It's not a violation to answer the phone, but that doesn't mean that your ex will not be able to attempt to report this contact as a violation and try to get you in trouble. It is best if you don't answer. Keep your call logs intact, because this is important evidence that she is trying to set you up.
I'm not licensed to practice in Minnesota, so I can't answer definitively, but I have to ask: why do you answer at all? If you have caller ID (as all cell phones do, as I understand it), you can simply choose to not answer, or decline the call. You may also be able to block her number from calling you. If she does call you, you shouldn't answer, but you should keep records of these calls, to prove that you didn't call her. If she leaves messages, keep the recordings. These can be very valuable to you later, if she makes any further claims against you. You can use them to demonstrate that she's not really afraid of you, and that she's trying to manipulate you and the system by claiming to be abused.
While domestic violence remains a common and serious problem, it's also fairly common these days for people to claim that they've been abused to gain an advantage in child custody or other family litigation. Most of them aren't stupid enough to violate their own restraining orders. Every time your ex-wife does this, she's giving you a little gift. Don't play her game. Store the evidence and don't talk to her directly. Consult with an attorney if any further legal claims are made.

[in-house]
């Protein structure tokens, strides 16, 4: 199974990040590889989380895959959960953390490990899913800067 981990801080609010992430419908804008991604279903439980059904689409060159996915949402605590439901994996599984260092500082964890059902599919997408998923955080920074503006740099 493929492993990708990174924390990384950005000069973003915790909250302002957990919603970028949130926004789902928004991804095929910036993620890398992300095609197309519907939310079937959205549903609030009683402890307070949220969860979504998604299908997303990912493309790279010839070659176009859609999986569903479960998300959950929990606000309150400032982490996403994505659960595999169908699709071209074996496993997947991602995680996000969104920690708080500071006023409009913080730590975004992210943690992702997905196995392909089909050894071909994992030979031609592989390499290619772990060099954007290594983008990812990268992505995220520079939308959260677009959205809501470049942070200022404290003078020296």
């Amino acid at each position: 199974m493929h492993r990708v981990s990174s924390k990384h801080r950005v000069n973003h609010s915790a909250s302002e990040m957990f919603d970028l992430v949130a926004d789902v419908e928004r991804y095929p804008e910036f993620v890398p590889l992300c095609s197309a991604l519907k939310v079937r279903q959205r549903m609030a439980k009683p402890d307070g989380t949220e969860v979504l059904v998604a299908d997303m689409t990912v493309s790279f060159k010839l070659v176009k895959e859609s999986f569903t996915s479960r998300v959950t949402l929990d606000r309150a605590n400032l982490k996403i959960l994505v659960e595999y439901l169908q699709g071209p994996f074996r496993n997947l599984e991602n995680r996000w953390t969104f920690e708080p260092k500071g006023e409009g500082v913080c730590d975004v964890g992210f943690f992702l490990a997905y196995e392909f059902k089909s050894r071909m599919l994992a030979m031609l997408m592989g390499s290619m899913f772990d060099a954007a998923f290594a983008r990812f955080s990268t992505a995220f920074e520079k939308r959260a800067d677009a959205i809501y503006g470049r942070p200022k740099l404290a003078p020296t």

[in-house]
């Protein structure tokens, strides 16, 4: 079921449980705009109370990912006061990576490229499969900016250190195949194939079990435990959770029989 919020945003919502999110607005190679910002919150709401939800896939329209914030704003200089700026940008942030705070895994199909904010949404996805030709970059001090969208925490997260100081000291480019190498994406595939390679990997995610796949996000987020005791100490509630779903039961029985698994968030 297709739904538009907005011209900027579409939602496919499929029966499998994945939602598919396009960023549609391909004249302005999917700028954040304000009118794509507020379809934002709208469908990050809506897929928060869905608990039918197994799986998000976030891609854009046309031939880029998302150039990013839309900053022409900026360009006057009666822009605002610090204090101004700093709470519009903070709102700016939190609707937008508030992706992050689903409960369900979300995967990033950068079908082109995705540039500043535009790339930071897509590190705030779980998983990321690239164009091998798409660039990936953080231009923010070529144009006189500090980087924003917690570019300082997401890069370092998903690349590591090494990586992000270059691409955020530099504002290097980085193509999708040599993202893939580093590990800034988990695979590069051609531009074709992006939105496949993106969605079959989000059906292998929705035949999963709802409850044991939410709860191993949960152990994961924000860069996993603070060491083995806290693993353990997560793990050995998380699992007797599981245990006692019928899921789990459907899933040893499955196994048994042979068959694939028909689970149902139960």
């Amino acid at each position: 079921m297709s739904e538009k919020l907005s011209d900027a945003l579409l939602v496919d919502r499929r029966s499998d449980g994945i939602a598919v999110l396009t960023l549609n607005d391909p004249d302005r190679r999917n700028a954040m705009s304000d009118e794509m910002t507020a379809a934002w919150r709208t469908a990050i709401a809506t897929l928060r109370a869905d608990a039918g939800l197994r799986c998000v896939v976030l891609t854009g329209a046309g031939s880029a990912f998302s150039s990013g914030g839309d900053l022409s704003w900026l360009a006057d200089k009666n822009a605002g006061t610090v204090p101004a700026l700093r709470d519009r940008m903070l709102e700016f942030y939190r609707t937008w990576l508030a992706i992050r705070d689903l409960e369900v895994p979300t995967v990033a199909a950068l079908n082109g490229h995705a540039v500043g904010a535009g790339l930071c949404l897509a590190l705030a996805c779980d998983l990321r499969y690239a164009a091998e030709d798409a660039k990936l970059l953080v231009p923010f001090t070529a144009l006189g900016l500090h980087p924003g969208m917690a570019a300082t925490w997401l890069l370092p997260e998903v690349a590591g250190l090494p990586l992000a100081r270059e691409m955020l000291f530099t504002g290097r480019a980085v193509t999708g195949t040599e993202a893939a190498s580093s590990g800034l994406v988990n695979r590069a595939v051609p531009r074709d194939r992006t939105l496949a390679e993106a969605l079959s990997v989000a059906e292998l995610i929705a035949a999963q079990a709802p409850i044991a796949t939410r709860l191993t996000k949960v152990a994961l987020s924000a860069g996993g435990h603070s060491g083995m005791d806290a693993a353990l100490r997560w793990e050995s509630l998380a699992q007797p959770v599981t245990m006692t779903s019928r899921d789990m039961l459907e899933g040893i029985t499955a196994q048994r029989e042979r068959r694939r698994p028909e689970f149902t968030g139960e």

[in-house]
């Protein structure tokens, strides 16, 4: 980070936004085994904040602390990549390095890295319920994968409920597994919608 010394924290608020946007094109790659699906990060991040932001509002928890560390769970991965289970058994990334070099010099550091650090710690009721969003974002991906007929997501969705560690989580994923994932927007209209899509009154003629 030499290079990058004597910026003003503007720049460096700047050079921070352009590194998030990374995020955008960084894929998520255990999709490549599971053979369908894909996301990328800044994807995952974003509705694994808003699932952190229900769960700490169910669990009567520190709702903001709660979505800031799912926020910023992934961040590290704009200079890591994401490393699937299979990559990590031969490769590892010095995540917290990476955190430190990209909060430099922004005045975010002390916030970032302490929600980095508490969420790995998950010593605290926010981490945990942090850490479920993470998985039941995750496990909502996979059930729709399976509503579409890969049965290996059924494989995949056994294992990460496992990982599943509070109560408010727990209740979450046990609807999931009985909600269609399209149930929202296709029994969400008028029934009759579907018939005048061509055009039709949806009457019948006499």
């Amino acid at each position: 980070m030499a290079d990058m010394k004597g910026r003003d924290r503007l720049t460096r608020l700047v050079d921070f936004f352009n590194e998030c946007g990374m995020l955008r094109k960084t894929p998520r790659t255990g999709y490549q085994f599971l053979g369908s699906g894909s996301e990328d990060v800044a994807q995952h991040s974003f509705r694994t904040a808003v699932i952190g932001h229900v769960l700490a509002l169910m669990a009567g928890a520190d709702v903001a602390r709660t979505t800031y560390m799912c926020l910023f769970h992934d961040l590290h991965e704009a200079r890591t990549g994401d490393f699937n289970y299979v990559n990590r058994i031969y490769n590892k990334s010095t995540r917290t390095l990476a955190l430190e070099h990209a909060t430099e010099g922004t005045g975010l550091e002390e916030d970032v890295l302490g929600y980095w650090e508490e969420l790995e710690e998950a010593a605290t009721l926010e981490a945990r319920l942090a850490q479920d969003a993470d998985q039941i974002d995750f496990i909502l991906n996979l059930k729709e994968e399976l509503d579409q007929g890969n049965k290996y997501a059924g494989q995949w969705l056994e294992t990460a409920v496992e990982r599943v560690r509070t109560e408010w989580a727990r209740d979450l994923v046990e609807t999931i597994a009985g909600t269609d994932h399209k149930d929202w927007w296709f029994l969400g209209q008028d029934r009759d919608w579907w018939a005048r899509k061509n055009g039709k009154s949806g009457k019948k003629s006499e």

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Don't engage her in conversation and hang up the phone. Keep a log of when she's making these unsolicited contacts. More practically, you should look at blocking her number.
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I agree that you should be keeping a log of all the calls she is making to you. My advice would just to ignore her calls. You may be able to contact your phone service provider and inquire about having her number blocked from calling you. If you do answer, simply hang up immediately. You are not violating the no contact order if this is all that is happening.